Around the world, companies continue to calibrate their investments carefully to the opportunities offered by economic recovery, trade, business expansion, digitization and business model optimization – and continue to create economic progress and jobs. Globally, international companies made foreign direct investments (FDI) totaling USD1.52 trillion in 2016, according to the United Nations Conference on Trade and Development (UNCTAD). That was down 13 per cent on 2015’s total.
Geopolitics play an important role
Cross-border investment flows and trade have hugely increased in recent decades, so geopolitical instability, as EY sees it, touches many more companies, in more complex ways. The US election campaign, followed by the inauguration of President Donald Trump in January 2017, has contributed to a global upsurge in geopolitical – and economic – uncertainty. Investors continue to ponder how US policies are changing, and how they may change further. An economic downturn in Brazil, ongoing conflicts in the Middle East and tensions over North Korea and the South China Sea all contribute to heightened geopolitical uncertainty.
In Europe, continuing economic recovery is accompanied by a widespread and powerful undercurrent of dissatisfaction. The most spectacular of the European shockwaves is Brexit.
“Companies need to continue to plan for a variety of Brexit scenarios, including for the possibility of a “hard Brexit” under which many existing arrangements, which facilitate commerce between the UK and the rest of Europe fall away. Whatever happens, it will be some time before final arrangements become clear, particularly if the EU27 stick to their plan of negotiating the terms of the UK’s exit before negotiating the terms of a future relationship,” said Andrew Hobbs, EY EMEIA Public Policy Leader.
Poland as the leader
FDI in Central and Southeast Europe had a strong momentum in 2016. Poland leaped to fifth place in the European ranking, and the first in the CSE, attracting 256 projects, a 21 per cent increase. The Czech Republic secured 110 projects, up 57 per cent and Hungary and Slovakia also achieved firm gains. The region attracted nearly half of Europe’s FDI industrial projects. It has become a favorite among European car-makers, which locate assembly plants in countries such as Slovakia where they find committed, skilled and affordable employees. To ensure just-in-time deliveries and win comparable advantages, many component suppliers also locate new plants in Eastern Europe.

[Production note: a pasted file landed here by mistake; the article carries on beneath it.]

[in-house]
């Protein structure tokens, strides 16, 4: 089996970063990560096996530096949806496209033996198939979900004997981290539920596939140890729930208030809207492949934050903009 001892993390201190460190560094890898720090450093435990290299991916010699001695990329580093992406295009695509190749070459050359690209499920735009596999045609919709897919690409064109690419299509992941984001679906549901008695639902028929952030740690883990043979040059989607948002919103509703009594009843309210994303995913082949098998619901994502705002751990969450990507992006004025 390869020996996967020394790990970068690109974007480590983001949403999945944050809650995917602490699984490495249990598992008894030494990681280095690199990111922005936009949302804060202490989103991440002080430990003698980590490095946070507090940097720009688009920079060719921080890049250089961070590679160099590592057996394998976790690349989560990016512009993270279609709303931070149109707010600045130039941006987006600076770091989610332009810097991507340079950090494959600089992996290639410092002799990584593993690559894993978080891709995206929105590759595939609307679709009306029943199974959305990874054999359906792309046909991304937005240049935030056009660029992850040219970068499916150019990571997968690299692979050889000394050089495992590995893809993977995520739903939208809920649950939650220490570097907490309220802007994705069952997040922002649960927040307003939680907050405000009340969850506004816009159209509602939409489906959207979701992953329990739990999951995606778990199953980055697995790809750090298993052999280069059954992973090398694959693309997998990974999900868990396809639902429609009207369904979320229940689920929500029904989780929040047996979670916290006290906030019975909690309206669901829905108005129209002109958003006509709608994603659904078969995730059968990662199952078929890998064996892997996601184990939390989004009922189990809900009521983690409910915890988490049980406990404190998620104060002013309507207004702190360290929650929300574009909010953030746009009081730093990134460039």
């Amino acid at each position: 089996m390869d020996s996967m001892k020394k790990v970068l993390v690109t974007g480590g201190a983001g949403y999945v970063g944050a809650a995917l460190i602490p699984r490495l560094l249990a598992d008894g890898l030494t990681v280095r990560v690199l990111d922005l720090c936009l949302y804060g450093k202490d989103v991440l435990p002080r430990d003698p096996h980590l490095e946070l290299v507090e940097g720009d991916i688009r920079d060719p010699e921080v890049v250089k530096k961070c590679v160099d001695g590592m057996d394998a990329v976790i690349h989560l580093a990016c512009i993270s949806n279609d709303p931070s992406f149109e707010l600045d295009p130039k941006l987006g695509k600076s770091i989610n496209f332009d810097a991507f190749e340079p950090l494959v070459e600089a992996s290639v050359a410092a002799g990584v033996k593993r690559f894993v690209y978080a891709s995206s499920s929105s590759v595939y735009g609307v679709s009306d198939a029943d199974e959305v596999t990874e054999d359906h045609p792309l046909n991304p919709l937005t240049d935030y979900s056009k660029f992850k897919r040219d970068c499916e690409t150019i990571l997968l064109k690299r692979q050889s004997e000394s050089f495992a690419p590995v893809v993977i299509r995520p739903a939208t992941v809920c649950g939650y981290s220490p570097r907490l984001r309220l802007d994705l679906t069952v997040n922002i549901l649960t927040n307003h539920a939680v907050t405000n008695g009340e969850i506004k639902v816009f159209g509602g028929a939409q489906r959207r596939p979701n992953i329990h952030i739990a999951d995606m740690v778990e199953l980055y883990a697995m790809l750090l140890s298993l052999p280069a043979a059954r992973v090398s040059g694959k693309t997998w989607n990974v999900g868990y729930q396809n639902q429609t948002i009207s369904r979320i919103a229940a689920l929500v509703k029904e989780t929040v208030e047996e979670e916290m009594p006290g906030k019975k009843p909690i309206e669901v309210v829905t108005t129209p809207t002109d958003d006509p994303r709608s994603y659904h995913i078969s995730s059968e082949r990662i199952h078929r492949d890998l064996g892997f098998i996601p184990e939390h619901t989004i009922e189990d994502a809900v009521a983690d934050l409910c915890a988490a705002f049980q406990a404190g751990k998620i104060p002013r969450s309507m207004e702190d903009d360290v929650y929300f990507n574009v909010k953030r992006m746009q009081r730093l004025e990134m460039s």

When looking at the job creation Poland is the second in Europe with 22,074 new jobs, which means 12 per cent more than in 2015.
Poland and its neighbors, including the Baltic States, are also attracting a third wave of shared service centers (up 83 per cent for CEE in 2016) and other activities supplying services to companies. Investors are moving up the value chain in Central Europe. As EY stresses, an operation that began as a call center may now be broadening out into an IT support function, engaging in sophisticated software development, and even adding R&D capabilities. In 2016, the number of R&D projects in CEE surged 36 per cent.
As investors look to expand operations, early movers are finding that although high skills and affordable salaries remain strong attractions, tightening labor markets in cities such as Warsaw and Prague push them to expand in second or third-tier cities such as Lodz or Brno. According to EY other investors, chasing their ideal skills and wages combinations, have looked south to non-EU members such as Serbia, while the Baltic States, benefiting from a focus on digital skills together attracted more than 100 projects.
In 2017, global decision makers put Central and Eastern Europe as the third
Europe remains the world’s most attractive destination for cross-border investment. When we asked for their top three picks, Western Europe scored 53 per cent, up from 50 per cent in 2015. North America ranked second, with an unchanged score of 39 per cent, and Central and Eastern Europe came third, surging from 28 per cent in 2015 to 37 per cent in 2017 – where it is now level-pegging with China as an investment choice.